Workers Lose Under Obamacare
By Elizabeth Stelle
Yes, workers lose under Obamacare.
Imagine one Monday your boss tells you the company is cutting your hours so they don’t have to give you health insurance. This bad news is compounded when you start shopping for insurance and discover that premiums have skyrocketed in the last few years.
That’s a tough blow for any worker, but it’s becoming the new normal for individuals and families across Pennsylvania—even labor unions that supported the law are voicing their concerns.
Recently, the Nevada Chapter of the prominent union coalition AFL-CIO released a resolution stating, “The unintended consequences of the [Affordable Care Act] will lead to the destruction of the 40-hour work week, higher taxes, and force union members onto more costly plans—eventually destroying [union health plans] completely.”
No wonder Health and Human Services Secretary Kathleen Sebelius visited Philadelphia to defend the Affordable Care Act (ACA) against growing public opposition. Secretary Sebelius continues to deny the law’s adverse impact on workers, but stories of layoffs due to Obamacare are a dime a dozen.
Thanks to the ACA, public sector workers like school aides around the state are losing hours, pay and in some cases even their jobs. East Lancaster County School District and Dallas School District in Luzerne County are cutting back on support staff to avoid the ACA’s “employer mandate” that penalizes employers for not offering health insurance to full-time employees—encouraging employers to use part-time workers and contractors, instead.
Ironically, the very organizations that ostensibly exist to protect these public sector workers—government unions—enthusiastically supported the job-killing law.
For example, in 2012 and 2013 the National Education Association gave $250,000 to Health Care for America Now!—a group lobbying for Obamacare. The Service Employees International Union also launched $12 million in television ads supporting the law. It seems these unions failed to take into account the law’s many negative consequences.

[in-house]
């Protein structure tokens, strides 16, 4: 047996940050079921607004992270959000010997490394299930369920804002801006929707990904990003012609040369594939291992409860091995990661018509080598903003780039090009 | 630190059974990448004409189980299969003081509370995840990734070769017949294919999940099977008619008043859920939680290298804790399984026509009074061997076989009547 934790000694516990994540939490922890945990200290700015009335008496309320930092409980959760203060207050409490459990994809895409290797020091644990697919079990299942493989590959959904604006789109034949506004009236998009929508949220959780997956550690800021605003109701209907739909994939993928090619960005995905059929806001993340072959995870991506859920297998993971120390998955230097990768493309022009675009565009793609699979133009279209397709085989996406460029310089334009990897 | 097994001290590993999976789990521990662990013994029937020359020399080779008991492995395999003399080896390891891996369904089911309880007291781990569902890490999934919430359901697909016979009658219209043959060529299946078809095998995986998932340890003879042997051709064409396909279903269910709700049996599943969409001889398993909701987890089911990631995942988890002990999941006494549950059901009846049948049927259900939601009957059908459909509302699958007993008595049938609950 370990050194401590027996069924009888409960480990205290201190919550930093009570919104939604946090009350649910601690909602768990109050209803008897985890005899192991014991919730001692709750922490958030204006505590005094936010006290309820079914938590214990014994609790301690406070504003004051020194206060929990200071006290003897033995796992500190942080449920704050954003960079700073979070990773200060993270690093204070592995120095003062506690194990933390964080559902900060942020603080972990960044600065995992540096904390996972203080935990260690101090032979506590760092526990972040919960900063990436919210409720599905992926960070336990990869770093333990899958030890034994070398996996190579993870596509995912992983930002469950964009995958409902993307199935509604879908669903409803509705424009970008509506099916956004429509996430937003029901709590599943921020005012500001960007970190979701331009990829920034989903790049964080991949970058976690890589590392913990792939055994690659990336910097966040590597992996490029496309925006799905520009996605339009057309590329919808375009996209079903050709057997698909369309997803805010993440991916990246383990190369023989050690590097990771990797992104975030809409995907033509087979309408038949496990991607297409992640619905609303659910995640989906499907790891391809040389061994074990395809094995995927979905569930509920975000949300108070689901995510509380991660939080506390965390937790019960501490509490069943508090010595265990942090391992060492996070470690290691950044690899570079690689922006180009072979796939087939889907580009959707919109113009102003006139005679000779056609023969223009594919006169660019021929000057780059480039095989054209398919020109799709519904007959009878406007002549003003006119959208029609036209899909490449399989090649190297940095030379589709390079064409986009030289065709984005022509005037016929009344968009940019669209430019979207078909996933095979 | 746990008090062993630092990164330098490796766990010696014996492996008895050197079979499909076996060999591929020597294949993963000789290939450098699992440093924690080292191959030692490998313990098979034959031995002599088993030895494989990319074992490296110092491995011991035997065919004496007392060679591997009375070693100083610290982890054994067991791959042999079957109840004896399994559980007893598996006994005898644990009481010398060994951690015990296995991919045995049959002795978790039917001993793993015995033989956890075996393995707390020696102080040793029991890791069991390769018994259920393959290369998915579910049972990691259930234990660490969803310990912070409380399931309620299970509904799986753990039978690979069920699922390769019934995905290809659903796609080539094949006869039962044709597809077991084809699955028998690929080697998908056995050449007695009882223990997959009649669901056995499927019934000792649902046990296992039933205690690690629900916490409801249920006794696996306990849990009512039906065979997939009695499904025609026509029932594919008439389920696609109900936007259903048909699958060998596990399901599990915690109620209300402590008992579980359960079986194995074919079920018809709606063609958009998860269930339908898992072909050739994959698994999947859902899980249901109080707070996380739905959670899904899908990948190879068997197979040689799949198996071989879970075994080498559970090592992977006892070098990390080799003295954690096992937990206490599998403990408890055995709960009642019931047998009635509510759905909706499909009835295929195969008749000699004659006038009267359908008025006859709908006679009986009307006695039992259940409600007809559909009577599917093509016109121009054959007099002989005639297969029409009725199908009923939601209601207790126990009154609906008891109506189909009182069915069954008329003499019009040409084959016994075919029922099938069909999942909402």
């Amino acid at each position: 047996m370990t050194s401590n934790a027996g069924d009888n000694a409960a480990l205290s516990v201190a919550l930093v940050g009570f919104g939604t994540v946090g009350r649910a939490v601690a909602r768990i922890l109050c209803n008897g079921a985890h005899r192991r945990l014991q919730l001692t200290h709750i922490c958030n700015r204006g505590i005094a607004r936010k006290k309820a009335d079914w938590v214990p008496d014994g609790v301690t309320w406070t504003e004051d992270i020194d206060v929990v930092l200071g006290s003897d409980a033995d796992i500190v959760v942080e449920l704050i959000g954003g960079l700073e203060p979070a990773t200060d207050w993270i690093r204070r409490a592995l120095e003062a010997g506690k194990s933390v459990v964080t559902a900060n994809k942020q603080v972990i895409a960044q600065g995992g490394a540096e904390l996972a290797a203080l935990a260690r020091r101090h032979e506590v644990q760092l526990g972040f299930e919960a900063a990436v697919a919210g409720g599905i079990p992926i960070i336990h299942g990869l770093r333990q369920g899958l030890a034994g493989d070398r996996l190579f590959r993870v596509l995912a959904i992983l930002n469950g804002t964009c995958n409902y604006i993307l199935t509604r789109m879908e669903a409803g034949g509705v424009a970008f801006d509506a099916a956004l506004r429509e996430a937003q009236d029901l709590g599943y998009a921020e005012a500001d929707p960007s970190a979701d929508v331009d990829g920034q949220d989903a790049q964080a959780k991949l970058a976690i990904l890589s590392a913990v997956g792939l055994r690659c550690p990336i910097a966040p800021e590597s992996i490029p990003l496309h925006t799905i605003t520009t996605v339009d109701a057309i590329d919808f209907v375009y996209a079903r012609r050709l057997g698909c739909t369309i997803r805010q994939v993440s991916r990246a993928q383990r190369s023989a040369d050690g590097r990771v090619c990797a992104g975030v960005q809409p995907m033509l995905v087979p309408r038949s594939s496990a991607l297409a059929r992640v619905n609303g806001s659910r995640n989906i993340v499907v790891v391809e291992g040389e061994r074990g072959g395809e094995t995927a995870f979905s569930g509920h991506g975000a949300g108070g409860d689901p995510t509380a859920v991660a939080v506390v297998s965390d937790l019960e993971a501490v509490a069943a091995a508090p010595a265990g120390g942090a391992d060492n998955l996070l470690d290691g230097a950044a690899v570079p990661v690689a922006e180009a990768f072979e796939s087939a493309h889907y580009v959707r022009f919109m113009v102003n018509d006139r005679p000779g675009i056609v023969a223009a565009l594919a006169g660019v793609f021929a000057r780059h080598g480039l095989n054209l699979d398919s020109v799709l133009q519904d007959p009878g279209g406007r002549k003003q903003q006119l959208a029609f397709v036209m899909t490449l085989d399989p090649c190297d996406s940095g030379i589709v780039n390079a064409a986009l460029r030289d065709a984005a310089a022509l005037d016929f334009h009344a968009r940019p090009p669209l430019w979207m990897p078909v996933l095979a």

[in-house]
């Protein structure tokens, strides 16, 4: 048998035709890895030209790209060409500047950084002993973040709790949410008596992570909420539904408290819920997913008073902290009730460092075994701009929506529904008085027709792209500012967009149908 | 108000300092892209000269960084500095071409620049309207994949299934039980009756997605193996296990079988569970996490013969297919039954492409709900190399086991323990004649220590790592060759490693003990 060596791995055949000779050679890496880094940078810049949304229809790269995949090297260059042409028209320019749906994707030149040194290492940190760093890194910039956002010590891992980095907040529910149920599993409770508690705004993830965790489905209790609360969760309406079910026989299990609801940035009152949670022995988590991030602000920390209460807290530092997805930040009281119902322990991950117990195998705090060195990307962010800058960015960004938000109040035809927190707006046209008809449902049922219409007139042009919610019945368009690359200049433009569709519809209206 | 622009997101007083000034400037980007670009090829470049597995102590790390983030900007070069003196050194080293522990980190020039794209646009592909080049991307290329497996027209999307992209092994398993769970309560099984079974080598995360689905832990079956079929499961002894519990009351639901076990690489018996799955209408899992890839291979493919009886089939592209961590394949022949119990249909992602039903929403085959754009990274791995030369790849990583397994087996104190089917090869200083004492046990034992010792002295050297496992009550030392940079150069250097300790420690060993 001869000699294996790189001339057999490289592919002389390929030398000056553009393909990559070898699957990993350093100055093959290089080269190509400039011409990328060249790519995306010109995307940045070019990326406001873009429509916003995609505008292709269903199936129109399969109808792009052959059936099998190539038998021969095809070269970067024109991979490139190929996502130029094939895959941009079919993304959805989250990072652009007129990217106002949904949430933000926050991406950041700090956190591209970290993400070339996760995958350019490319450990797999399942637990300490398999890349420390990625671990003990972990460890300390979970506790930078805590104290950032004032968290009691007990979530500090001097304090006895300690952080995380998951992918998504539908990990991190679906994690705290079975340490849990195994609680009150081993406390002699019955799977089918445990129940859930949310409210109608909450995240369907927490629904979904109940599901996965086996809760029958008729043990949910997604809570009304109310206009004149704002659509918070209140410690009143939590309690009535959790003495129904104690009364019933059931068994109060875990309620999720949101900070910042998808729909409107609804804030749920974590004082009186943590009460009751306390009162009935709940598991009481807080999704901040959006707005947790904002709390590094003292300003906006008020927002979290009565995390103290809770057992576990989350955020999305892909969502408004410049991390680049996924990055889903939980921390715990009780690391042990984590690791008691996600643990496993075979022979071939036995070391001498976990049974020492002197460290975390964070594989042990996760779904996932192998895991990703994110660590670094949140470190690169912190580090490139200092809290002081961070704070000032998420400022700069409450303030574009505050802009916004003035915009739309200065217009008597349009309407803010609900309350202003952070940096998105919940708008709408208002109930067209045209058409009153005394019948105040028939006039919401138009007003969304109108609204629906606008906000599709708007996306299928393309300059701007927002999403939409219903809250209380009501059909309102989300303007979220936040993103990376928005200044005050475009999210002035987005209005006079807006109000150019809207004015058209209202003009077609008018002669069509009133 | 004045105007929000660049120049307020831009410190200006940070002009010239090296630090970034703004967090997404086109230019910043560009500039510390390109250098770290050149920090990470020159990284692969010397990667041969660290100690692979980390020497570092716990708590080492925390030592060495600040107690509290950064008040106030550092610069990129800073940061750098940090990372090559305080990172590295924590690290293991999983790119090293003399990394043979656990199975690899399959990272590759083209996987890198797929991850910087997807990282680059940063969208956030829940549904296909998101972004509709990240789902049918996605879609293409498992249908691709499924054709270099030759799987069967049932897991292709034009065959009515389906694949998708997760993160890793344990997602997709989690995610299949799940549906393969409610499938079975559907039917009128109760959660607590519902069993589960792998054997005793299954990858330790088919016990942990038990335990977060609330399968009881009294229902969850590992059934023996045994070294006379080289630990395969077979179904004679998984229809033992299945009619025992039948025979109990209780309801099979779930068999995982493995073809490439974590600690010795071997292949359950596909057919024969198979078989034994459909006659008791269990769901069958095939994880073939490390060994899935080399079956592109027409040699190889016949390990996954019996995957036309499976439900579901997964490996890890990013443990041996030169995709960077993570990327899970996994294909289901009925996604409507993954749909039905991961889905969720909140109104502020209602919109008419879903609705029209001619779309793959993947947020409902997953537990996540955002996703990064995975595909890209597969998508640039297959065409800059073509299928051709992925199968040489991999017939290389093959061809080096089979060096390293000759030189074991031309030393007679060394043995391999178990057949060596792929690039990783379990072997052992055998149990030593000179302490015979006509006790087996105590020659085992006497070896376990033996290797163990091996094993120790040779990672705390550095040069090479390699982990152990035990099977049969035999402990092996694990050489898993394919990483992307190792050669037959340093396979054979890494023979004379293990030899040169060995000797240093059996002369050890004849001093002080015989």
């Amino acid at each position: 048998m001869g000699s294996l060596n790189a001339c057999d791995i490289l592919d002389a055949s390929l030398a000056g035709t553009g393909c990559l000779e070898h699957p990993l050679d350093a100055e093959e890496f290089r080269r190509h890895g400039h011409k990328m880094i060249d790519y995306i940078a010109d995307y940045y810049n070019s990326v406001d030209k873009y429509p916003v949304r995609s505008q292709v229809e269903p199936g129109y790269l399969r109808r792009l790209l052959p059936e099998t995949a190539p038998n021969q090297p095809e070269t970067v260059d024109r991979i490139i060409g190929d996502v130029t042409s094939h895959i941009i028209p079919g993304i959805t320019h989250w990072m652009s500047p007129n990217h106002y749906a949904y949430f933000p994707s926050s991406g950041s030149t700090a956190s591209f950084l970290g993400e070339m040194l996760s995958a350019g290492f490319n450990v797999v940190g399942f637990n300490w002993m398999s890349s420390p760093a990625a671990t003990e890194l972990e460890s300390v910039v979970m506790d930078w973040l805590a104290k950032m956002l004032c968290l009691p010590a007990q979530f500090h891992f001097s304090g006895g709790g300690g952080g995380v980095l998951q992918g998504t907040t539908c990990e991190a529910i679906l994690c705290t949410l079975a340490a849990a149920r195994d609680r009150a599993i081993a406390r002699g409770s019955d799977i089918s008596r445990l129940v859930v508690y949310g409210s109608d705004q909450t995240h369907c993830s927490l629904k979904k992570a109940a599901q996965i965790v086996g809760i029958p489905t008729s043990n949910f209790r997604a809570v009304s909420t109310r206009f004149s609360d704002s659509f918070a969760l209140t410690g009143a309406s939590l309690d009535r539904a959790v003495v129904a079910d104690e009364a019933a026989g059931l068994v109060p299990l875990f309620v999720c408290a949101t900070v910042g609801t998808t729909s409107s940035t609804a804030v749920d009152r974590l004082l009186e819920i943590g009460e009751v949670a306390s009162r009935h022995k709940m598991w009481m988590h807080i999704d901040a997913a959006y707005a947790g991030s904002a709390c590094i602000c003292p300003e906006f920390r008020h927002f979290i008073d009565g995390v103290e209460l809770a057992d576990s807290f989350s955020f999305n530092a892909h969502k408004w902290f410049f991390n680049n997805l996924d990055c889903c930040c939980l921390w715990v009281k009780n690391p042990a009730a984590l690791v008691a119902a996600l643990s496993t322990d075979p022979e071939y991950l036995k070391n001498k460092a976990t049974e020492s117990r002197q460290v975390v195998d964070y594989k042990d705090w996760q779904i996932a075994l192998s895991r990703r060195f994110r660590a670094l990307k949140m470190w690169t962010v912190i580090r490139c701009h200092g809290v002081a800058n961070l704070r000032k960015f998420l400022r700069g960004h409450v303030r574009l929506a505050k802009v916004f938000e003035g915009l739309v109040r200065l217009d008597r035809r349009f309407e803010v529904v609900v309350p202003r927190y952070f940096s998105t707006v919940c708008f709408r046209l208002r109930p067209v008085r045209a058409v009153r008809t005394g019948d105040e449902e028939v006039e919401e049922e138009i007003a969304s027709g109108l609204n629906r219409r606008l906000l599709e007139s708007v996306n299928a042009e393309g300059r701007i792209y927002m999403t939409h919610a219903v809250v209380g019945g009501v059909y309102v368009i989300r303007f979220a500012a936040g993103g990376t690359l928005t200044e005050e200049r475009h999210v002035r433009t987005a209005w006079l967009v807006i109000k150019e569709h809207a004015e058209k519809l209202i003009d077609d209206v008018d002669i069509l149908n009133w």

The ACA was intended to expand access to health insurance, but in practice it reduces employment, increases insurance premiums, and hikes taxes through a complex labyrinth of rules and regulations. In effect, it’s making it harder—not easier—for the average person to access health insurance.
Under the ACA, all employers, including governments, with more than 50 employees must provide full-time workers—those working 30 hours or more per week—with health insurance. Moreover, employer health insurance plans must meet new federal regulations and mandates regarding the cost to employees. Failure to meet these mandates results in a substantial fine.
That’s a major burden on job creators around the country and here in Pennsylvania.
Because of the health care law’s harsh financial penalties, restaurant chains including Applebee’s and Papa John’s, big box stores like Wal-Mart and even grocery stores like Wegmans are cutting hours or benefits. In fact, the people who struggle the most to find affordable health care—the working poor—are those hardest hit as their hours and paychecks shrink.
President Obama recently suspended this job-killing employer mandate—though his authority to do so is questionable—until after the next election. Unfortunately, that still leaves businesses trapped in an state of uncertainty, not knowing when the government will require them to provide insurance or face a penalty.
Not only are these workers being hurt with fewer hours and less pay, but they will pay more for insurance under the ACA. So, too, will small businesses and full-time workers.
Three years into the ACA, average family premiums have increased by $3,000. The CEO of Highmark predicts premiums will continue to rise ¾this after Highmark already increased Pennsylvania’s individual and small group rates in 2010 and 2013. Meanwhile, Aetna raised premiums in Pennsylvania by 10 percent in 2011, noting the ACA as a significant cost driver.
Elected officials must now find ways to protect both public and private sector workers from such skyrocketing premiums and pay cuts. A good start would be giving those without employer-based insurance the same tax benefits businesses receive—leveling the playing field for all Pennsylvania workers.
Elizabeth Stelle is a policy analyst at the Commonwealth Foundation